Okay, you've shared that information with me, now why do you "almost certainly" Mr Duquenin's story but accept anothers story as true? This is also true for Madsen and Tornquist. Why?

It is not me that is questioning whether or not the stuff presented here is factual or not, I am not saying that, but all I am saying is how can you justify it...what were the facts upon which the authors base their "opinion" that the person is not being truthful.

Also, I believe that the figures are off a bit. Boat "4" with 8, Boat "14" with 3-4, Boat "A" with 11-14 and two crew member witnesses that state 20, Boat "B" with from 25-35 and Boat "D" with 1. That my friend with my mathematics comes to between 48 as a low figure to 68 as a high figure, not 44-48.

Sidney Daniels had a case of the "quinsy" what is that and of what significance is it to the lifeboat water thing.

The bottom part of the "article" is very informative. And the information contained inthe lists as a whole is very helpful and quite useful. I just wish it was all there.

For ignorant folks like me who don't know anything about any of this.

But I want to say that I believe that I was quick to write a hard post and I want to say that the piece required a lot of hard work and I appreciate the work that thsese two individuals did on this. Thanks so much for the posting and your infinte patience with someone so new to be able to write and to question without thunderbolts coming from the sky.....&@*&(&!!!

Sorry...but communciations has been lost with this user.......
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Tad G. Fitch

Member
Dec 31, 2005
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Dear Maureen,
Hello, how are you? Good I hope. It is nice to meet you. Thank you for your comments on the article.

You wrote:
"But I want to say that I believe that I was quick to write a hard post and I want to say that the piece required a lot of hard work and I appreciate the work that thsese two individuals did on this. Thanks so much for the posting and your infinte patience with someone so new to be able to write and to question without thunderbolts coming from the sky.....&@*&(&!!!"

No need to worry, I do not think that your post came across as hard at all. I certainly love to hear creative criticism regarding any project that I have taken part in, or contributed to. In this case, I cannot take any credit for the format or layout of the article, that was all Peter's work. All I did was add additonal information to the article regarding several passengers and the evidence supporting or refuting their claims.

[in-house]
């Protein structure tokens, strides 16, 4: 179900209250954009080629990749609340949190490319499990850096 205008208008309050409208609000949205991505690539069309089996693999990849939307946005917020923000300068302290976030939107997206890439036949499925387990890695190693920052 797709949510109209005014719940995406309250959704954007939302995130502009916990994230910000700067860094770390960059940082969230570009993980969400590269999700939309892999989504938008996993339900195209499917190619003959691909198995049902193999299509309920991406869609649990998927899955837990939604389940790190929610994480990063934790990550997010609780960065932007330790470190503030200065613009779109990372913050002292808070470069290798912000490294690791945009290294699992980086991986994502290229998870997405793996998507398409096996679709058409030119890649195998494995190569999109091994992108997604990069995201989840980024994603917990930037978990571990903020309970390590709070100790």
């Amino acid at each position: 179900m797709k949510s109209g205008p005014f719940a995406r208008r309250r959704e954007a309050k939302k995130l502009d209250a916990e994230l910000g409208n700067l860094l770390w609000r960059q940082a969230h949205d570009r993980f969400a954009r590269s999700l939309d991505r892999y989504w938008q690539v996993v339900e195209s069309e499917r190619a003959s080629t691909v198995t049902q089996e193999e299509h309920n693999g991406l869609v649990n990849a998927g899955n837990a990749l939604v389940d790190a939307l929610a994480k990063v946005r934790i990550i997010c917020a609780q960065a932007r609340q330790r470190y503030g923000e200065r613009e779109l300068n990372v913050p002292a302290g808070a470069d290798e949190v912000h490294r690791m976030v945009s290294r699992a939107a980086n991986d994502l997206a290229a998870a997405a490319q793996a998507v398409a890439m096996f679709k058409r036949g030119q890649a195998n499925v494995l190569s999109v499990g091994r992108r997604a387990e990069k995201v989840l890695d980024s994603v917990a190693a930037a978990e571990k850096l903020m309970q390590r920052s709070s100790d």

You wrote:
"Sidney Daniels had a case of the "quinsy" what is that and of what significance is it to the lifeboat water thing."

In regards to Steward Sidney Daniels, quinsy is an infection which causes inflamation of the tonsils, often accompanied by a fever and the presence of pus. Quinsy can be brought on by exposure to the elements. Sidney Daniels is known to have been in the hospital following the arrival in New York, and press articles say that he was suffering from exposure. This, combined with his subsequent throat infection seems to lend credibility to his claims regarding being in the water and reaching Collapsible B. The only reason some researchers have doubted his claims is because of how long after the disaster Daniels gave his account. Some suggest that so much time had gone by before he gave a detailed account of his survival, that he could have picked up details from others accounts and integrated them into his own story for dramatic effect. Given the evidence though, it certainly seems that he was being truthful. I hope this helps.
Best regards,
Tad Fitch
 
Dec 2, 2000
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Dear Tad Fitch,
Thansk you so much for your response and the reassurance that lightening bolts would not be forthcoming. And thank you for the information on quinsy. Had no idea in the world what that was.

That is no doubt one of those I use English as a second language issues (Amercian being my first language) he he.

Anyway...enjoyed "meeting" you here. Look forward to more from you.
Maureen.